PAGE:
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  1. The time I spent with Panagiota and Manolis made me see that: even if one was to understand medicine and know about MS, Greeks in general prefer to stay away from people with MS.

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    Showing me photographs when he was younger, Manolis tells me that at the time when he was diagnosed, his girlfriend decided to leave him. Manolis knows this is because he was diagnosed with MS.  Panagiota has a similar story, with the addition that not only her then husband left her, but also most of her friends. I find it shocking to learn that Manolis' ex-girlfriend was a nurse-in-training and Panagiota's ex-husband was a medicine professional. Panagiota's husband also had the 'courtesy' to abandon her and take all their life's savings with him, leaving her with nothing. She had to go back and live with her 80 year old mother.

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    One would imagine that knowledge of MS should rather substantiate an objective outlook of life with MS and how important relationships are to a person with MS; or anyone with any long term condition for that matter. However, it appears that Greek society's pre-conceived notions of "something" happening to you, or to a member of your family, is the dictating factor in assessing any human relationship altogether.

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    With this in mind I found it amazing that Vasiliki has, pretty much, soldiered on through her career as a special needs PE teacher and lecturer. Lefteris, her partner, is amazingly supportive and loving. Vasiliki's experience of MS is a clear example of the opportunities that should be available to any person with MS in Greece: work, friends, life. As it stands, however, even if the government could solve the economic woes that affect the health services in Greece, the largest challenge I see facing people with MS in Greece today is the understanding and acceptance of their own society.

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    From the Under Pressure website:

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    http://www.underpressureproject.eu/web/country-profile/greece

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    MS has increased significantly in Greece, in recent years. Although the legal situation is favourable to MS patients on paper, the economic reality often prevents realisation of legal promises.  Availability of free medicines is threatened by the economic austerity measures. As a consequence, life has become harder for people with MS. Disability benefits have been reduced; now only severely disabled people receive allowances. Despite the existing legislation, there is general lack of accessibility for people with disabilities in Greece, which leads to social exclusion.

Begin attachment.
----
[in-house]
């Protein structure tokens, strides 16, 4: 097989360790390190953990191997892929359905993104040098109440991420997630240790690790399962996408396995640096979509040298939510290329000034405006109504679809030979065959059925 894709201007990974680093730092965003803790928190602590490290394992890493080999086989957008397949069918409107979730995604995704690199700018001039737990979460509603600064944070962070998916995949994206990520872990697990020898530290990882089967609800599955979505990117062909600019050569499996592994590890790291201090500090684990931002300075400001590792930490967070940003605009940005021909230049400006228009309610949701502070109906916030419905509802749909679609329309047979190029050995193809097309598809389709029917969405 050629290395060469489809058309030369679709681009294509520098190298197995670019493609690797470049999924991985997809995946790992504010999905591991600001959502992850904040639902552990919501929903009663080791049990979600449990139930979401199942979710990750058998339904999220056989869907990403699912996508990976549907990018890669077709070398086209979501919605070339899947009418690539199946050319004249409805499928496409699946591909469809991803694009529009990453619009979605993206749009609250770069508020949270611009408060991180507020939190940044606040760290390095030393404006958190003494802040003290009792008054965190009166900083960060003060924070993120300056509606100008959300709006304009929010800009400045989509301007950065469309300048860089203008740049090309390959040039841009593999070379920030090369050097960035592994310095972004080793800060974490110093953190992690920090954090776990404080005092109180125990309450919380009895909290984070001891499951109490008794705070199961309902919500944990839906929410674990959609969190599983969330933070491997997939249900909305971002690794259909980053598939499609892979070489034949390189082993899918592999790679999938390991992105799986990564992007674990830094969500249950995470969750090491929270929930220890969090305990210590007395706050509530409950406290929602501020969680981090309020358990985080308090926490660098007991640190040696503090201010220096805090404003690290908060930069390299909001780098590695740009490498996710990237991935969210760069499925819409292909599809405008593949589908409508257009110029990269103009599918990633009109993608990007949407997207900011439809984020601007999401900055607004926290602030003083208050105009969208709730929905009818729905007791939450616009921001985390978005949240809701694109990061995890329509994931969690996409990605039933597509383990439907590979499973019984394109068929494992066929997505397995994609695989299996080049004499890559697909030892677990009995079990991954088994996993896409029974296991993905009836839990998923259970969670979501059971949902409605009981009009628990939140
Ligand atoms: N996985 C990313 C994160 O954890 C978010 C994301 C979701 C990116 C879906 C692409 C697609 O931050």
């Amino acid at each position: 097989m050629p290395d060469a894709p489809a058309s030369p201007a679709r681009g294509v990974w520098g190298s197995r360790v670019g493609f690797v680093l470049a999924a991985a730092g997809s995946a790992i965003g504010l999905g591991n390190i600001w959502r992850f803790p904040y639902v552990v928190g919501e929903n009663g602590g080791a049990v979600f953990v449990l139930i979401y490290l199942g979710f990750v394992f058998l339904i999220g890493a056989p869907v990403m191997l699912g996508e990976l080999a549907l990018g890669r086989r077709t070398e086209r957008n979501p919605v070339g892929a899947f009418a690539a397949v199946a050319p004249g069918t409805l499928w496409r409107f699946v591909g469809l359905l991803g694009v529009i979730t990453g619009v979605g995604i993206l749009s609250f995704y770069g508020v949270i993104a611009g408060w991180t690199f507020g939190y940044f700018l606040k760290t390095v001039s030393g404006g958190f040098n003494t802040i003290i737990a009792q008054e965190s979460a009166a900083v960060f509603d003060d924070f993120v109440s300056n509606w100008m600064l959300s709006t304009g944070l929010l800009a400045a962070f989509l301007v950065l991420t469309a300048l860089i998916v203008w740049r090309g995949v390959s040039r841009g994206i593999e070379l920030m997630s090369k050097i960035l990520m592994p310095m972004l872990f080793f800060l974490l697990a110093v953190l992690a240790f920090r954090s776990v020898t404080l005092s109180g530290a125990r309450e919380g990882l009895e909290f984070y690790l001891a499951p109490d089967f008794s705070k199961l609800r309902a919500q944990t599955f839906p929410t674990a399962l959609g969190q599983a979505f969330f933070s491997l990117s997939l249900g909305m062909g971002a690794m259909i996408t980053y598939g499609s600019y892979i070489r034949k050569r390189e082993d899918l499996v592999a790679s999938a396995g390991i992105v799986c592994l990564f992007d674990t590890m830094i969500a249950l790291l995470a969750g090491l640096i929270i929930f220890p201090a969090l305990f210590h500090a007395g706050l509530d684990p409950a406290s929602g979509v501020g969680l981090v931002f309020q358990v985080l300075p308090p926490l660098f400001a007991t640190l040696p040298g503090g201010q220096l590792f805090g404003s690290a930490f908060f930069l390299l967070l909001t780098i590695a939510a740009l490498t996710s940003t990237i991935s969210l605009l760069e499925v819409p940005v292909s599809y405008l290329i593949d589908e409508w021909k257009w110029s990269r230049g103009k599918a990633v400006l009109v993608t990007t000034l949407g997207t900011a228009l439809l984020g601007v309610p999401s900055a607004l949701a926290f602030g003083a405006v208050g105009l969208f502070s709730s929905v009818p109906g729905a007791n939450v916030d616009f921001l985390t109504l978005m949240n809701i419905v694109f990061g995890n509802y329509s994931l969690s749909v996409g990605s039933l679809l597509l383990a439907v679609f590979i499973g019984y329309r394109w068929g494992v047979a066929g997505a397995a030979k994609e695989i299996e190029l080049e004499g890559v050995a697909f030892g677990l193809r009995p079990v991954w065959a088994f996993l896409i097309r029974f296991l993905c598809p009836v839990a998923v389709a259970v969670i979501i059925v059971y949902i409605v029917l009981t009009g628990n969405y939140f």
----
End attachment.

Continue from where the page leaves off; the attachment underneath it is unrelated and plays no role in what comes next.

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    On the positive side, any person who has worked for 15 years has the right to get an old age pension equivalent to a healthy person of 35 years of work, without having to wait until the age of 65.

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    While in 2011 the employment estimates for people with MS living in Greece were 35% employed full time, another 20% part time; in 2013 the situation is reported as unknown.

  2. Thessaloniki, Greece, 10/2011 • “Alone, alone, alone,” says Panagiota Tsinonis, describing her life since being forced to stop working because of MS. Previously an oncology surgeon with an active social life, she finds that friends drifted away and that the loss of balance limits her own movement through the few blocks around her apartment. Like many PwMS, Panagiota Tsinoni has found new friends within the local MS community. This network provides support in hard times and also celebrates successes: tonight, she and others will help fellow patient Manolis Tsatsiadis “warm up” his new apartment.  

    Thessaloniki, Greece, 10/2011 • “Alone, alone, alone,” says Panagiota Tsinonis, describing her life since being forced to stop working because of MS. Previously an oncology surgeon with an active social life, she finds that friends drifted away and that the loss of balance limits her own movement through the few blocks around her apartment. Like many PwMS, Panagiota Tsinoni has found new friends within the local MS community. This network provides support in hard times and also celebrates successes: tonight, she and others will help fellow patient Manolis Tsatsiadis “warm up” his new apartment.